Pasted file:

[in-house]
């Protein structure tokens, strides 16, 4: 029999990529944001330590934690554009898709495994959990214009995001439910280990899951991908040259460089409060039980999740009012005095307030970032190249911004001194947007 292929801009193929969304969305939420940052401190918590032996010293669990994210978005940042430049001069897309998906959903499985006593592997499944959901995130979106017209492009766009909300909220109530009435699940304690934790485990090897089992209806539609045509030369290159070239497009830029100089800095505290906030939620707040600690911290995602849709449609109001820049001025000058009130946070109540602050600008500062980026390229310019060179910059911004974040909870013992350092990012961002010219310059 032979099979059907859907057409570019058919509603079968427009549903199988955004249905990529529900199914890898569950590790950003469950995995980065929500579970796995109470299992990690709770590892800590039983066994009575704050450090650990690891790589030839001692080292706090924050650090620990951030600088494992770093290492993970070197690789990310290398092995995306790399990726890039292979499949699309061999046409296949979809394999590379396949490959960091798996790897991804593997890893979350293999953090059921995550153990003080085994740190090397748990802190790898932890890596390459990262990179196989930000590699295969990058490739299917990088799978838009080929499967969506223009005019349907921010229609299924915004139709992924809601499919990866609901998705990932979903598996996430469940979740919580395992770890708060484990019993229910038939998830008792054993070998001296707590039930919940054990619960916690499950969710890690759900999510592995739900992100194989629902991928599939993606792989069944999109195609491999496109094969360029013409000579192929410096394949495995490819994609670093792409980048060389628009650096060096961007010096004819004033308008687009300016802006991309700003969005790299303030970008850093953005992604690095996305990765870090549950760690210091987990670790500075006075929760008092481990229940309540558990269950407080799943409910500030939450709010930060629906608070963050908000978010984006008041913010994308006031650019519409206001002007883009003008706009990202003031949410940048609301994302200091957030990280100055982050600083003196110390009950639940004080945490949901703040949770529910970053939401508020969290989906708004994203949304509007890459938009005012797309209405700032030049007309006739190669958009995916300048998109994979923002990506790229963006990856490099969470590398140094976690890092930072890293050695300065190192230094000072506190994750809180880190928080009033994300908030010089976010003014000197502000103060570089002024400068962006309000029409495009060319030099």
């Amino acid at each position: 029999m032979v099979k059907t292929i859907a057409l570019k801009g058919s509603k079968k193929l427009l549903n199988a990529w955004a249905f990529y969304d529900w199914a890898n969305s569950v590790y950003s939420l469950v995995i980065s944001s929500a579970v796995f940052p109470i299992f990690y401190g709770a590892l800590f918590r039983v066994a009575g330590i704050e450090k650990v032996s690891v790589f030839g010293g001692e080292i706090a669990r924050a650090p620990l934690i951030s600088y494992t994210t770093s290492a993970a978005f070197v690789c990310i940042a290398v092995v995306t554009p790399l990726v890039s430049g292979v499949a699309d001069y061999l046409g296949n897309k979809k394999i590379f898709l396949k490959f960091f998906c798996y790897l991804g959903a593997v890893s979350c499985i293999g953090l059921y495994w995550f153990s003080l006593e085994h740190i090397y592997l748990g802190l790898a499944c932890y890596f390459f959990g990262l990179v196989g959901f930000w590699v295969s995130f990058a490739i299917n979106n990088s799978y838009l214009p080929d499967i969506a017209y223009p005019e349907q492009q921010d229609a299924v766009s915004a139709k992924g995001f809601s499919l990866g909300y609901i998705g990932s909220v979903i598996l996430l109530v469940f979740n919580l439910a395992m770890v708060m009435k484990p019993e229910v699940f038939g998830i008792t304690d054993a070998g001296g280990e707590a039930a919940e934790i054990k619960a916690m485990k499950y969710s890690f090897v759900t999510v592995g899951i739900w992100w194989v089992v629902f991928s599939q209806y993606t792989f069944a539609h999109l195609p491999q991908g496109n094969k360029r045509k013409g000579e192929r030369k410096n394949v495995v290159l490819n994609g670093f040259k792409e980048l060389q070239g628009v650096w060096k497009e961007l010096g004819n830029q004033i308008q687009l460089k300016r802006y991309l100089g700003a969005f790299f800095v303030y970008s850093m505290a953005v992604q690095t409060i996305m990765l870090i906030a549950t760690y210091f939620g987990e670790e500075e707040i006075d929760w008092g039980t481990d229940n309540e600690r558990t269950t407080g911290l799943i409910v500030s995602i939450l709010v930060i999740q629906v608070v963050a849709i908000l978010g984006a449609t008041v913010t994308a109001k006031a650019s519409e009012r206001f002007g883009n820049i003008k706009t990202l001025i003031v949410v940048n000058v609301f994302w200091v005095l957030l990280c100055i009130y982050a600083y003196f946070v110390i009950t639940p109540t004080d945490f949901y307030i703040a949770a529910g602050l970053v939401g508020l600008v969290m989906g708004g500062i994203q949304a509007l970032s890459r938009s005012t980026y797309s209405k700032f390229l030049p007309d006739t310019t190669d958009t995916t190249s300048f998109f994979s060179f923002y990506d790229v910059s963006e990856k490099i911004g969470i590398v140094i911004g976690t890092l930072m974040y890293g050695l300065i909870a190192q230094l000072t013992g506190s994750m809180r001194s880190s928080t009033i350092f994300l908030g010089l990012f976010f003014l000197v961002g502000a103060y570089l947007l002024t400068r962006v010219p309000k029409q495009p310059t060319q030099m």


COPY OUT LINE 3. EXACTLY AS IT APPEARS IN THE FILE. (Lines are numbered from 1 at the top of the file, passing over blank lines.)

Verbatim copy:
């Amino acid at each position: 029999m032979v099979k059907t292929i859907a057409l570019k801009g058919s509603k079968k193929l427009l549903n199988a990529w955004a249905f990529y969304d529900w199914a890898n969305s569950v590790y950003s939420l469950v995995i980065s944001s929500a579970v796995f940052p109470i299992f990690y401190g709770a590892l800590f918590r039983v066994a009575g330590i704050e450090k650990v032996s690891v790589f030839g010293g001692e080292i706090a669990r924050a650090p620990l934690i951030s600088y494992t994210t770093s290492a993970a978005f070197v690789c990310i940042a290398v092995v995306t554009p790399l990726v890039s430049g292979v499949a699309d001069y061999l046409g296949n897309k979809k394999i590379f898709l396949k490959f960091f998906c798996y790897l991804g959903a593997v890893s979350c499985i293999g953090l059921y495994w995550f153990s003080l006593e085994h740190i090397y592997l748990g802190l790898a499944c932890y890596f390459f959990g990262l990179v196989g959901f930000w590699v295969s995130f990058a490739i299917n979106n990088s799978y838009l214009p080929d499967i969506a017209y223009p005019e349907q492009q921010d229609a299924v766009s915004a139709k992924g995001f809601s499919l990866g909300y609901i998705g990932s909220v979903i598996l996430l109530v469940f979740n919580l439910a395992m770890v708060m009435k484990p019993e229910v699940f038939g998830i008792t304690d054993a070998g001296g280990e707590a039930a919940e934790i054990k619960a916690m485990k499950y969710s890690f090897v759900t999510v592995g899951i739900w992100w194989v089992v629902f991928s599939q209806y993606t792989f069944a539609h999109l195609p491999q991908g496109n094969k360029r045509k013409g000579e192929r030369k410096n394949v495995v290159l490819n994609g670093f040259k792409e980048l060389q070239g628009v650096w060096k497009e961007l010096g004819n830029q004033i308008q687009l460089k300016r802006y991309l100089g700003a969005f790299f800095v303030y970008s850093m505290a953005v992604q690095t409060i996305m990765l870090i906030a549950t760690y210091f939620g987990e670790e500075e707040i006075d929760w008092g039980t481990d229940n309540e600690r558990t269950t407080g911290l799943i409910v500030s995602i939450l709010v930060i999740q629906v608070v963050a849709i908000l978010g984006a449609t008041v913010t994308a109001k006031a650019s519409e009012r206001f002007g883009n820049i003008k706009t990202l001025i003031v949410v940048n000058v609301f994302w200091v005095l957030l990280c100055i009130y982050a600083y003196f946070v110390i009950t639940p109540t004080d945490f949901y307030i703040a949770a529910g602050l970053v939401g508020l600008v969290m989906g708004g500062i994203q949304a509007l970032s890459r938009s005012t980026y797309s209405k700032f390229l030049p007309d006739t310019t190669d958009t995916t190249s300048f998109f994979s060179f923002y990506d790229v910059s963006e990856k490099i911004g969470i590398v140094i911004g976690t890092l930072m974040y890293g050695l300065i909870a190192q230094l000072t013992g506190s994750m809180r001194s880190s928080t009033i350092f994300l908030g010089l990012f976010f003014l000197v961002g502000a103060y570089l947007l002024t400068r962006v010219p309000k029409q495009p310059t060319q030099m």